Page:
In other words, something that David Mamet made me think of:  People never say what they mean, but they always mean what they mean.

I was also lucky enough a few years after that to translate Fabio Rubio’s Mosca from Spanish into English for a production that included a Spanish director and several Spanish speaking performers. One of the trickier elements was finding English language equivalents — not just for the words that were spoken, but for the manner in which each character spoke. The play is an retelling of Titus Andronicus and each character is very distinct: Aaron the Moor is blunt and brutal, Chiron comes across as the idiot son of Tamara while the elder son, Demetrius is aristocratic and dainty. Tito has the aura of a no-nonsense woodsman and his daughter Lavinia has been very affected by her years of illness (there are traces of it in her speech).

One of the items I exploited in translation was the multiple meanings of various verbs (one of the things that translators begrudge is lost in translation). For example, the verb espantar can be translated as “to astonish” or “to frighten.”  Might one character mean “to frighten” and another to “astonish”?  Next,  one tries to add multiple layers in English to words that are written the same in Spanish, i.e. the phrase “Por fin, llegamos” could simply be translated “At last, we’re here.” For Demetrius, however, I would translate “Finally, we’ve arrived.” For each character, I tried to find a distinct way of speaking so that the actors would have more room to create variety (and to feel what was in the original).  Oddly, the Spanish speaking actors were the most demonstrative against such liberties (“It simply means ‘we’re here!”).  However, the director backed me on this.

If one looks at the list with which I began, it is clear that each line is a repetition of the same phrase said — not just in a different manner, but by a different sort of character. One of the more difficult things for a writer to do is to hear voices other than his or her own. I love East of Eden — one of my top ten books simply for its wisdom and compassion — however, most of the main characters sound like they’re the same person speaking through the mouth of a differently named character. I’m not saying every writer  has to imitate The Adventures of Huckleberry Finn with the varieties of dialects and phonetic spellings, but there is an advantage to paying attention to things like rhythm, word choice and sub-text when writing dialogue:

Rhythm: people speak in different rhythms. I knew a man once who kept winding one story into the next. I wanted to move on to another conversation at the party, but he seemed to begin each new story without taking a normal break. Once I started paying attention, I noticed that he would break for breath mid-sentence. I had been anticipating a story would end with a breath-pause; it never happened. I had an “American Renaissance” professor who spoke like train — wheels running down a track at medium speed. Clack-e-ta-clack-e-ta, he never broke stride, never hurried, never slowed, never paused. There were no emphatics, no points of humor. My notes from his class would leave a long streak that trailed off the bottom of the paper; I’d fallen asleep mid sentence and the pen slid down the page. There is no way to write rhythms without hearing them. If one lives in a city, it is easier — one can hang out in a part of town with a different ethnicity. The rhythms there are always different — and more easily heard. Sometimes I sit in a crowded place and simply try to hear voices like music — as sound only, so that the rhythmic quality of the voices comes through.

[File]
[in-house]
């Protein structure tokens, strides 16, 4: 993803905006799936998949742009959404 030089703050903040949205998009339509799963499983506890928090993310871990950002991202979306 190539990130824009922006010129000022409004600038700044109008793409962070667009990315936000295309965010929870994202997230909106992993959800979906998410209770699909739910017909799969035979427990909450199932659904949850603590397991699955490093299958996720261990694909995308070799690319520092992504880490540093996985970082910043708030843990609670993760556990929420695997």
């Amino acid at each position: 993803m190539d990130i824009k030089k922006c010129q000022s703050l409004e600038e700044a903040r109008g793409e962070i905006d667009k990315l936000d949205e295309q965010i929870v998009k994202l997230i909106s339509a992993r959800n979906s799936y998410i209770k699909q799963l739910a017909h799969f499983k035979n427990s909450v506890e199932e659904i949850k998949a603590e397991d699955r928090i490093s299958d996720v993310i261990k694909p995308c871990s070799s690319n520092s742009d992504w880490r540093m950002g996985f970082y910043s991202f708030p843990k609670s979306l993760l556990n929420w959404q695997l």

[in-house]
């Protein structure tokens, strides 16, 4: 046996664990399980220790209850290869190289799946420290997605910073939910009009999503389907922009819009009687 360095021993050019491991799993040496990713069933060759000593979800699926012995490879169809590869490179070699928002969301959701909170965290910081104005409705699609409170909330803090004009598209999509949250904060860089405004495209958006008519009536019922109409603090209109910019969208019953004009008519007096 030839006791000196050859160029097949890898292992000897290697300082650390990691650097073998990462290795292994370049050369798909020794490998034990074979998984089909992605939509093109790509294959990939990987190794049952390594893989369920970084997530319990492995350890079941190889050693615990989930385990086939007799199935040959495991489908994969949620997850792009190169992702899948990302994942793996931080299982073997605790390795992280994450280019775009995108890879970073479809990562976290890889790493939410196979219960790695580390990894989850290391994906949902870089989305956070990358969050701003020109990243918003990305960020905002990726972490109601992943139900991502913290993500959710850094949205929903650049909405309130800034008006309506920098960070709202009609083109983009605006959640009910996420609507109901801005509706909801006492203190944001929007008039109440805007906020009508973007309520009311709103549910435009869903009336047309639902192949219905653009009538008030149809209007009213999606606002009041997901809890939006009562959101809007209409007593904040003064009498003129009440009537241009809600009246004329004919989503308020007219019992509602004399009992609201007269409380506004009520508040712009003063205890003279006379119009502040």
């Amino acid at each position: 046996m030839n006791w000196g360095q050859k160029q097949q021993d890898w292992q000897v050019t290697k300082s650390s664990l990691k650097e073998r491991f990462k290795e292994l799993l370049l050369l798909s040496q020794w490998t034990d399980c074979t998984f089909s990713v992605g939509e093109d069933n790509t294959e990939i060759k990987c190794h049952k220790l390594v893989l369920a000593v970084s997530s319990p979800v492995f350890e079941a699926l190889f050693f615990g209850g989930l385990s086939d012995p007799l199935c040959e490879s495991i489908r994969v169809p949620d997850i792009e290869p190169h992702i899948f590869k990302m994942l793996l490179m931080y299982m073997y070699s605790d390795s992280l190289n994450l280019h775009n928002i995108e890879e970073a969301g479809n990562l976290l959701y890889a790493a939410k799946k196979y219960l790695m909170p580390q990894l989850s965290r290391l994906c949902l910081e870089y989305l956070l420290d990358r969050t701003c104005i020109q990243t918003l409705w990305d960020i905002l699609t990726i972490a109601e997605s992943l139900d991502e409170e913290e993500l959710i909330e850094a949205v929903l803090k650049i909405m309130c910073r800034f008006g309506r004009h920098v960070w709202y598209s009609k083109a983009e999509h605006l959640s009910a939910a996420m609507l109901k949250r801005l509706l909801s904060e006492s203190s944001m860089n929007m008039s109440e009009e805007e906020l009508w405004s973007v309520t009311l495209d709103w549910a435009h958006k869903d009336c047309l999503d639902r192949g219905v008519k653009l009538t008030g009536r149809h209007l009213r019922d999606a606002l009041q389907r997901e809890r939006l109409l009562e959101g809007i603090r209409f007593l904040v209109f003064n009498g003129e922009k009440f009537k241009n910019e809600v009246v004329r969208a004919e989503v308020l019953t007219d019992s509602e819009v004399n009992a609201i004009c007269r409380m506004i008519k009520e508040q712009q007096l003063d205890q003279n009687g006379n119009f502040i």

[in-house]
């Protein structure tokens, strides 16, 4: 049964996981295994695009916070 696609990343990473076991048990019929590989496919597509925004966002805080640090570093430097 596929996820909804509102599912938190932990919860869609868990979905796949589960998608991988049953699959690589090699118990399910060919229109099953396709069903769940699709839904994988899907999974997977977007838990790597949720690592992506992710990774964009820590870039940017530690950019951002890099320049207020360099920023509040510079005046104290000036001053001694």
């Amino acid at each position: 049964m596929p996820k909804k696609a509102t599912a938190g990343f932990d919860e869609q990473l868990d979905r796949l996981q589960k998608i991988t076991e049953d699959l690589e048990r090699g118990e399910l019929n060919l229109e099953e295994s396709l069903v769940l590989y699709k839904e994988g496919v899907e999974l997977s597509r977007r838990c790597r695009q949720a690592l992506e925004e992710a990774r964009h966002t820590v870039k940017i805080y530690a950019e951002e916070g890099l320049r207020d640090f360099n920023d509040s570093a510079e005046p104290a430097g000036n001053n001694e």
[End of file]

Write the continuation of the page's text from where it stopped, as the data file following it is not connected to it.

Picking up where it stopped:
Word choice: I had a classmate in high school who, while everyone else was saying “that’s cool,” coined the phrase “that’s casual.” Someone I knew in college called women either “beauteous” or “hideous.” There was nothing in between. He also would walk into my room, pick up a cup (or pen or anything, really) and say, “what have you got here? A little cup-de dup?” He’d rub his hand on his belly while expelling air between his lips and add, “I seen betta in Maine.” My son and his classmates are now in the habit of calling anything excellent “o.p.” (over-powering). I had another friend who continually modified one description by a second — “She’s cute, in a big nose kind of way.”  “It’s good, in a stinky kind of way.” There are people who always phrase things as questions.  I acted with a model who always attributed her ideas to someone else (“I read in a book that….”; I also used this in a play).  When you add to the mix people who speak English as a second language, it gets more interesting.  Spanish speaking people frequently mix up “to make” and “to do” — thus the phrase “I have to make my homework.” (In Spanish, it’s the same verb, hacer.) A Japanese student once explained to me that “a dream has a lot of wish.”